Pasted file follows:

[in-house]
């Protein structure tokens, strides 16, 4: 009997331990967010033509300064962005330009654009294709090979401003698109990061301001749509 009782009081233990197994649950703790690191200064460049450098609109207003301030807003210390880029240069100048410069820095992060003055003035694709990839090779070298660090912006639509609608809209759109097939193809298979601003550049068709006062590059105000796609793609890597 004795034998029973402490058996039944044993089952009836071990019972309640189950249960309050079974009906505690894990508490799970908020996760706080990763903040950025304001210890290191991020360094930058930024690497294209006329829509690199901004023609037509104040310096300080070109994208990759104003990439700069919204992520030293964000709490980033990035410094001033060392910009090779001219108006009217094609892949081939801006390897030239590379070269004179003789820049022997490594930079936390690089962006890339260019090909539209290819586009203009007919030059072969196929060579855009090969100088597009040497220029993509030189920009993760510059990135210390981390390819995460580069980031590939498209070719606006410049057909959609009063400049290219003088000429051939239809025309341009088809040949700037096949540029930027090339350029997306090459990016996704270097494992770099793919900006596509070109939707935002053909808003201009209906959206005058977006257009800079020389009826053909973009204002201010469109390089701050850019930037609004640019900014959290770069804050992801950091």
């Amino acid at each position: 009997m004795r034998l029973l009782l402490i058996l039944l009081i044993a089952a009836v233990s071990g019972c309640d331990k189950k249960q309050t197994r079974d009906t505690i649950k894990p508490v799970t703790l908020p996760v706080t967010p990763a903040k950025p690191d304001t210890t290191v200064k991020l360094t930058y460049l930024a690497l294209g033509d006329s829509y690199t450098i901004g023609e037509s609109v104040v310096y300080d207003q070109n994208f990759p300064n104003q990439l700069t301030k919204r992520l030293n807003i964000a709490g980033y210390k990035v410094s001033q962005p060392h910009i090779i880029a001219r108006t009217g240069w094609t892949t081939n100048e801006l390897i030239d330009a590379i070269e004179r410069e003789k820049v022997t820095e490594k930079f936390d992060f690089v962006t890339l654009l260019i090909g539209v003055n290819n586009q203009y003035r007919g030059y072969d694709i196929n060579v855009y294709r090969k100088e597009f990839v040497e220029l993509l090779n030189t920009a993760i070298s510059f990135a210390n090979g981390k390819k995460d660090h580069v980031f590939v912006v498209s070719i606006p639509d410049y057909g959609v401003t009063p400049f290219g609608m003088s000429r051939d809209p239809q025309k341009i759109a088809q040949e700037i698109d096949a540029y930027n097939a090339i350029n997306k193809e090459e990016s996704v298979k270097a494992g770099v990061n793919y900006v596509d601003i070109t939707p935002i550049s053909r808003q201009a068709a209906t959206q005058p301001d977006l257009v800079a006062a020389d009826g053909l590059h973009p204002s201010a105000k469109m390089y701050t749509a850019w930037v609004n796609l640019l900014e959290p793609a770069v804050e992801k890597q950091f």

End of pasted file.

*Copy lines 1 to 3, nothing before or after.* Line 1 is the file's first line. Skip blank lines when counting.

[in-house]
């Protein structure tokens, strides 16, 4: 009997331990967010033509300064962005330009654009294709090979401003698109990061301001749509 009782009081233990197994649950703790690191200064460049450098609109207003301030807003210390880029240069100048410069820095992060003055003035694709990839090779070298660090912006639509609608809209759109097939193809298979601003550049068709006062590059105000796609793609890597 004795034998029973402490058996039944044993089952009836071990019972309640189950249960309050079974009906505690894990508490799970908020996760706080990763903040950025304001210890290191991020360094930058930024690497294209006329829509690199901004023609037509104040310096300080070109994208990759104003990439700069919204992520030293964000709490980033990035410094001033060392910009090779001219108006009217094609892949081939801006390897030239590379070269004179003789820049022997490594930079936390690089962006890339260019090909539209290819586009203009007919030059072969196929060579855009090969100088597009040497220029993509030189920009993760510059990135210390981390390819995460580069980031590939498209070719606006410049057909959609009063400049290219003088000429051939239809025309341009088809040949700037096949540029930027090339350029997306090459990016996704270097494992770099793919900006596509070109939707935002053909808003201009209906959206005058977006257009800079020389009826053909973009204002201010469109390089701050850019930037609004640019900014959290770069804050992801950091």
């Amino acid at each position: 009997m004795r034998l029973l009782l402490i058996l039944l009081i044993a089952a009836v233990s071990g019972c309640d331990k189950k249960q309050t197994r079974d009906t505690i649950k894990p508490v799970t703790l908020p996760v706080t967010p990763a903040k950025p690191d304001t210890t290191v200064k991020l360094t930058y460049l930024a690497l294209g033509d006329s829509y690199t450098i901004g023609e037509s609109v104040v310096y300080d207003q070109n994208f990759p300064n104003q990439l700069t301030k919204r992520l030293n807003i964000a709490g980033y210390k990035v410094s001033q962005p060392h910009i090779i880029a001219r108006t009217g240069w094609t892949t081939n100048e801006l390897i030239d330009a590379i070269e004179r410069e003789k820049v022997t820095e490594k930079f936390d992060f690089v962006t890339l654009l260019i090909g539209v003055n290819n586009q203009y003035r007919g030059y072969d694709i196929n060579v855009y294709r090969k100088e597009f990839v040497e220029l993509l090779n030189t920009a993760i070298s510059f990135a210390n090979g981390k390819k995460d660090h580069v980031f590939v912006v498209s070719i606006p639509d410049y057909g959609v401003t009063p400049f290219g609608m003088s000429r051939d809209p239809q025309k341009i759109a088809q040949e700037i698109d096949a540029y930027n097939a090339i350029n997306k193809e090459e990016s996704v298979k270097a494992g770099v990061n793919y900006v596509d601003i070109t939707p935002i550049s053909r808003q201009a068709a209906t959206q005058p301001d977006l257009v800079a006062a020389d009826g053909l590059h973009p204002s201010a105000k469109m390089y701050t749509a850019w930037v609004n796609l640019l900014e959290p793609a770069v804050e992801k890597q950091f």